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Fieldview at Holland highlighted in article discussing need for more detox and in-patient treatment

October 5th, 2018


SEDGWICK COUNTY, Kan. (KSNW) - Law enforcement is dealing with a growing problem, more people with addiction to drugs or alcohol. Maize Police say there's a growing need for more in-patient treatment options.

Officer James Wiggins says they will point people struggling with addiction to hospitals or detox centers for short-term help, but there is limited space. And for in-patient treatment, there is also a wait, especially for those who are un-insured or under-insured.

Officer Wiggins stores discovered drugs, sometimes found on people, in the department's evidence locker. It's a task they're doing more often.

"It becomes more of an issue probably every year," said Officer James Wiggins, Maize Police Department.

He says citizens call their agency, looking for where to turn.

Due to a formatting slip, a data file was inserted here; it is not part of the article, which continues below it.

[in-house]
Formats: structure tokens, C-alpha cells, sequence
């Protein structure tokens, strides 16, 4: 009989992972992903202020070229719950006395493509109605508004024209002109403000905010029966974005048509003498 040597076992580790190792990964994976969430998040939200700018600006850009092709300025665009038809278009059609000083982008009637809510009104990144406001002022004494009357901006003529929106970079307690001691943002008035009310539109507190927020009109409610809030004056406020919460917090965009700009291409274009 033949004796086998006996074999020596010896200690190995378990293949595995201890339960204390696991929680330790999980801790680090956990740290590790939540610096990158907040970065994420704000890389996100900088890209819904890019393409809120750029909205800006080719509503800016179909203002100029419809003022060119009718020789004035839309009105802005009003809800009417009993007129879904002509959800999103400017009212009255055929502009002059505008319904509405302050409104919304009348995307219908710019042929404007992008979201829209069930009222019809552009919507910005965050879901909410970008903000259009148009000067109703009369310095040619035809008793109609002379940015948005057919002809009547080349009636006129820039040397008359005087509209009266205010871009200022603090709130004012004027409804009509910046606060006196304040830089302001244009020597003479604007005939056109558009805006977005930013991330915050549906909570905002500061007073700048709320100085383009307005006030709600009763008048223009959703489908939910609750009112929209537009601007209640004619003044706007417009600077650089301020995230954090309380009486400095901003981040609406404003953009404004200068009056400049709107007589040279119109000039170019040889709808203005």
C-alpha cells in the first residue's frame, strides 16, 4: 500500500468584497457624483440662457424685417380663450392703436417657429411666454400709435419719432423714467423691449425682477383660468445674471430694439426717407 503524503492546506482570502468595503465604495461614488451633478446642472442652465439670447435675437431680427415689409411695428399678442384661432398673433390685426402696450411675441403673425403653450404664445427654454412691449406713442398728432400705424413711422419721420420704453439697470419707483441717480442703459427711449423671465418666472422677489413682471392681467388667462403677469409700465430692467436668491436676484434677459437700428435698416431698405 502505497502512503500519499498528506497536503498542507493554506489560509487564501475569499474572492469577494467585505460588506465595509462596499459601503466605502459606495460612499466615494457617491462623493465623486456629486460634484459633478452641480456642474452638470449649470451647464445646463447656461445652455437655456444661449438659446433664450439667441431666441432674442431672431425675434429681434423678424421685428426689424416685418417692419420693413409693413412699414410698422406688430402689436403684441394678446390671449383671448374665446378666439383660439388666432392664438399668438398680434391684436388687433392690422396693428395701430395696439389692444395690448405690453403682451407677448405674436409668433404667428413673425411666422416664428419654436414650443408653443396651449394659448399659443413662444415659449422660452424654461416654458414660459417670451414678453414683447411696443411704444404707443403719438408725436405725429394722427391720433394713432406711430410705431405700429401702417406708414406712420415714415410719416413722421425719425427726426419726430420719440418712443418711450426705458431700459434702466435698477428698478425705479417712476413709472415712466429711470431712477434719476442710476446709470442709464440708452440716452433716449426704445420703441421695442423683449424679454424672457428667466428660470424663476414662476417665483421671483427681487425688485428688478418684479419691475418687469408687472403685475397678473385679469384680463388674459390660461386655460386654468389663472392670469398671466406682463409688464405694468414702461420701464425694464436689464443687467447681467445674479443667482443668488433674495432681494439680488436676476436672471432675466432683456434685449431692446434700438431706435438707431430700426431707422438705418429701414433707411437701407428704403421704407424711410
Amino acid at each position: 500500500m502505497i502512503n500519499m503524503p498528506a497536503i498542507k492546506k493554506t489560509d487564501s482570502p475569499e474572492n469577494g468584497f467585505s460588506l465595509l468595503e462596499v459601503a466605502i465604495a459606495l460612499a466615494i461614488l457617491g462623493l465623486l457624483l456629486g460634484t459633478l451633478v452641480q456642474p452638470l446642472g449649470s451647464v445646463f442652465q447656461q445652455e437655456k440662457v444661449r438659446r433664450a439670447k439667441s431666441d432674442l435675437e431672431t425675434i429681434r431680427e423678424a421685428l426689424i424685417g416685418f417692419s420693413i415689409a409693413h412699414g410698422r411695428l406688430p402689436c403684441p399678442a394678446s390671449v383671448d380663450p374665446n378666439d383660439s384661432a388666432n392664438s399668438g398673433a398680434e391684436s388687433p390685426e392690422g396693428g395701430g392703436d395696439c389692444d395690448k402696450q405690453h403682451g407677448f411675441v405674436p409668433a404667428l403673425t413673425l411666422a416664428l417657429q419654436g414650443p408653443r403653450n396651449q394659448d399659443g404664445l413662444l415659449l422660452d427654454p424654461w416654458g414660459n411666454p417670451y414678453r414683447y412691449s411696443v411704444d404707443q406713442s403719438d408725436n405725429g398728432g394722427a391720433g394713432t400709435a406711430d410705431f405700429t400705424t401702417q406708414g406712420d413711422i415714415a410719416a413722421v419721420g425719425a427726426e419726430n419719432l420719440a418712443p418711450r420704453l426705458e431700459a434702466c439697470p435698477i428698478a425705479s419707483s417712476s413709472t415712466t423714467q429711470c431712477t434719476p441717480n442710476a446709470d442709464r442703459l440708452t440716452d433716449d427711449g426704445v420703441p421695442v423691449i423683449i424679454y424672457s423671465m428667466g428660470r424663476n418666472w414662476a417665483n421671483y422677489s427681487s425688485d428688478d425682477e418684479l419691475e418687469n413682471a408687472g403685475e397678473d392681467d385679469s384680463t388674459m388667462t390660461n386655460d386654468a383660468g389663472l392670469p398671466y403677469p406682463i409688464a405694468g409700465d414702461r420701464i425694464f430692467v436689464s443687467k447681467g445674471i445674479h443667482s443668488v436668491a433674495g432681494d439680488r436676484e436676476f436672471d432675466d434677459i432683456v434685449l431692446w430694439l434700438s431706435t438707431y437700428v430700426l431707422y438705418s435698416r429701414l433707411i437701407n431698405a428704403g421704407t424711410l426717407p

"My child or brother or father or husband or wife may be doing drugs can you come out and talk to them," said Wiggins.

But he says space is limited for short-term and in-patient treatment. And for those who are not insured or under insured, the county reports that the two in-patient providers will not have openings until November and January. A recovering addict says this can be a vulnerable time.

"Just...it was hell for me, honestly, I isolated and withdrew from everybody that I loved," said Kathryn Reichenberger, Recovery Support Staff Supervisor.

Kathryn says her addiction made her run away from home, and get in trouble with the law. But today, she is three years sober, and tries to help others struggling with addiction, at Fieldview at Holland, a new facility in Wichita that offers medically-monitored detox.

"Feedback we've received from those who have come through has been that this was sorely needed in the community," said Diane Peltier, Exec. Director at Fieldview at Holland.

People start with medical detox for 3-7 days and then residential programming for 21-28 days. It's just the start of what is often a long journey of recovery. 

"Everybody's story is unique and were here to help, all it takes is one phone call," said Peltier.

 if you are dealing with addiction -either drugs or alcohol call the national drug help-line, at 866-236-1651.

Full Article Here

 

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